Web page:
The more available data the program combs through, the higher the potential score. Think of it like taking a test in school. If you take a five-question quiz and miss two questions, you’re going to get a “C” on it. But if you miss two questions on a 50-point test, you get an “A” on that assignment. Don’t get discouraged if most of your pages fall between 20 and 40 on the PA scale, especially for newer content. It doesn’t mean your pages stink.
Yep. You read that right. Domain authority analysis and scoring actually put more emphasis on on-page SEO factors than page authority calculations do. Moz does not take on-page SEO elements like keyword usage and content optimization into consideration when calculating PA. It does for DA. The company doesn’t give a straightforward answer for why, but we can speculate.
Likely, looking at on-page factors at the page level would give certain pages an unfair ranking advantage. They’d take away from an “even playing field” so to speak, since PA scores are all relative to one another. With DA, since there is much more data to collect and analyze, stellar optimization on one page won’t throw an entire calculation out of whack.
When deciding whether to look at your PA or DA numbers for SEO, it’s important to consider what you want to learn during your analysis. Do you want to see how a specific page is performing? Or do you want to know how well your brand does in search overall? If you’re looking for more general information, DA is a better metric option. It gives you a comprehensive view of the niches where your content appears and how your brand stacks up overall to competitors online.
If you want to learn more about how specific content appears in search or what keywords or specific page ranks for, PA is a better metric to look at. It gives more in-depth information on the page level, which you can compare to your other pages or specific pieces of competitor content. No matter whether you look at one or both metrics during your SEO analysis, it’s important to remember that both PA and DA are comparative metrics. Because they’re not direct ranking factors, you shouldn’t have an arbitrary “goal” score in mind that you’re trying to hit.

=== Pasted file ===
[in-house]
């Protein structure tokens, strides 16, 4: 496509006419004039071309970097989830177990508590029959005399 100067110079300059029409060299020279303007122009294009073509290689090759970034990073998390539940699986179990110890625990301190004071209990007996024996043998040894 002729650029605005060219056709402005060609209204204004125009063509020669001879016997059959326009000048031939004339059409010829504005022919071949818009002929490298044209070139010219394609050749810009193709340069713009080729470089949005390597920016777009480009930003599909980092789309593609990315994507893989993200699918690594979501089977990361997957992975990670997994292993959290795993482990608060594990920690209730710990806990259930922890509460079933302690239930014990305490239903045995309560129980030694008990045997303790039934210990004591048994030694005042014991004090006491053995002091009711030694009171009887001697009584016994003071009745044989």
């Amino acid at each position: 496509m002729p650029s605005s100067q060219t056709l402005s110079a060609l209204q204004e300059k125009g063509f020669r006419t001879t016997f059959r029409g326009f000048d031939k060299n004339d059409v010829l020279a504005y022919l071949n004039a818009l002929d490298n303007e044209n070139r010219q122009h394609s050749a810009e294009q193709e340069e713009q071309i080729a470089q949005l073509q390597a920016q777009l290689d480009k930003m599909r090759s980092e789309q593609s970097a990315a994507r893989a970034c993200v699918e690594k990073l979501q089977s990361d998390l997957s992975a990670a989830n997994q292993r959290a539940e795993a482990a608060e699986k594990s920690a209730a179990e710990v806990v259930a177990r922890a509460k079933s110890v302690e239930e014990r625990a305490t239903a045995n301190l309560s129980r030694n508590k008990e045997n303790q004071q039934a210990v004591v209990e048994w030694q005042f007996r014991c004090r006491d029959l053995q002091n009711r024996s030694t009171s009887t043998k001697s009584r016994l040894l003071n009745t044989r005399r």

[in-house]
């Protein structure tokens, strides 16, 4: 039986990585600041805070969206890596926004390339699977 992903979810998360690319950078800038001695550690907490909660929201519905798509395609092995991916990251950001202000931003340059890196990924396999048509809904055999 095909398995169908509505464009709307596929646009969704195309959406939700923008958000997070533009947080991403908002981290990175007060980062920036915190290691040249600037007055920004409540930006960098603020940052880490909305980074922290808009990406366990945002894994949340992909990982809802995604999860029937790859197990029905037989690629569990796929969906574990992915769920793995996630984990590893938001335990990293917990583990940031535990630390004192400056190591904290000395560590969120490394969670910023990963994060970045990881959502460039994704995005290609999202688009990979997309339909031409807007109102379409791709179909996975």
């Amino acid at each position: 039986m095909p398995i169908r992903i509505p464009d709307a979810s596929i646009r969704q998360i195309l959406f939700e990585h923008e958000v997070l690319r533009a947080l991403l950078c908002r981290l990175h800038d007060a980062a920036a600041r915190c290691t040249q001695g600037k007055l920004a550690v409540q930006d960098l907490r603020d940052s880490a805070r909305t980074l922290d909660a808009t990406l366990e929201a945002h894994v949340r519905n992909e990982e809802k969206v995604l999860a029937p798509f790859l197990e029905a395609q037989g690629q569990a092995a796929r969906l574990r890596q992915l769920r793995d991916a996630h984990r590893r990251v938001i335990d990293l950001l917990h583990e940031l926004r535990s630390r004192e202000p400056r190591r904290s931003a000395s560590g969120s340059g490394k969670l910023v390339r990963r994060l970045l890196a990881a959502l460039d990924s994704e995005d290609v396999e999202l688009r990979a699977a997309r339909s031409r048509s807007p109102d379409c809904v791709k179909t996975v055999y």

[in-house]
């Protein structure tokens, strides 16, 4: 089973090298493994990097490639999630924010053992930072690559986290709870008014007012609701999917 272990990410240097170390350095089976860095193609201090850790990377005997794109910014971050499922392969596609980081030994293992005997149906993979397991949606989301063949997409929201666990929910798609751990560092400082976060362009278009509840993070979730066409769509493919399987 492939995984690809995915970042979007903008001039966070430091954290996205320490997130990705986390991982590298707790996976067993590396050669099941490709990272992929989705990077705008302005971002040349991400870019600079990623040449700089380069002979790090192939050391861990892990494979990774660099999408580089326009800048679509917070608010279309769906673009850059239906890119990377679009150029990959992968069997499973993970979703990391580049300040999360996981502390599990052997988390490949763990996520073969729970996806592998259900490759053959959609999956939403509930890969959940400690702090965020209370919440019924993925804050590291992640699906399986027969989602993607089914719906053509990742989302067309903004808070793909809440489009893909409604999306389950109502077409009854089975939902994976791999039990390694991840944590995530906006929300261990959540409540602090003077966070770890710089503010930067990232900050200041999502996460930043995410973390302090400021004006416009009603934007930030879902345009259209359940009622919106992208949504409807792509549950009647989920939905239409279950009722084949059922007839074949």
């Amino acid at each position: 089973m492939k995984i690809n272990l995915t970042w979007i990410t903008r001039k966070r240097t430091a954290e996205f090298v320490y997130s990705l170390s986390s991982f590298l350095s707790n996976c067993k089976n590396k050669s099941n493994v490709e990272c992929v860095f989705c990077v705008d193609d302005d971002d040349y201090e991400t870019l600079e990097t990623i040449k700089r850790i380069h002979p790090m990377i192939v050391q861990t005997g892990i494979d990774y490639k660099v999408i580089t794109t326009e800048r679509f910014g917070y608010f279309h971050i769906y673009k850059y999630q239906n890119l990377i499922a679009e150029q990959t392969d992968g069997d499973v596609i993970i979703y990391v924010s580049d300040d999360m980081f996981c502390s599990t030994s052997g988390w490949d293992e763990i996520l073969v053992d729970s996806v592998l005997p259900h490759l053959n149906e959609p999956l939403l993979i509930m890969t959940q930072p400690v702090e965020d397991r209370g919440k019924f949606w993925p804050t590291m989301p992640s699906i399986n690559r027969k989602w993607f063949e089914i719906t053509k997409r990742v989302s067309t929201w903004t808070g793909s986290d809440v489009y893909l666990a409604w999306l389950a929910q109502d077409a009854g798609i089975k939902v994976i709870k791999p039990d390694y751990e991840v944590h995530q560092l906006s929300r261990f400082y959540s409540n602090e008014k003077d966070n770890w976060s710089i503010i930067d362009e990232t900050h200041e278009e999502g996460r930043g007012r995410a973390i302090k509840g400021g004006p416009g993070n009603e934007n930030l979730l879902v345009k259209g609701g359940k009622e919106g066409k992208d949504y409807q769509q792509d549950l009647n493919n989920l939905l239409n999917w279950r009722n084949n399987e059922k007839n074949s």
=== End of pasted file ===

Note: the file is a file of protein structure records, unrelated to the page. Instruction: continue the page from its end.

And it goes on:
Instead, look at the PA and DA scores for your top competitors to get an idea of the range for your niche. Again, like most other analyses, PA and DA work better together. The more you understand how your pages rank individually, the more insight you get about how your domain ranks. It also helps to use PA and DA scores with other SEO metrics to get a better idea of not just how your website and content might appear in search, but how they actually do.
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While we know it’s important to think about the numbers when working with SEO, they’re not the only things that matter in analysis. Data without context can throw your strategy into a tailspin. It’s important to know the “what” associated with your marketing strategy and that comes from the numbers. But you also need to know the “why.” Why is my score so high or low?
To take that a step further, you need to understand the factors that influenced the why. When you can find and analyze all these pieces of your SEO, you’ll get a better understanding of your performance and how it can shape your strategy moving forward.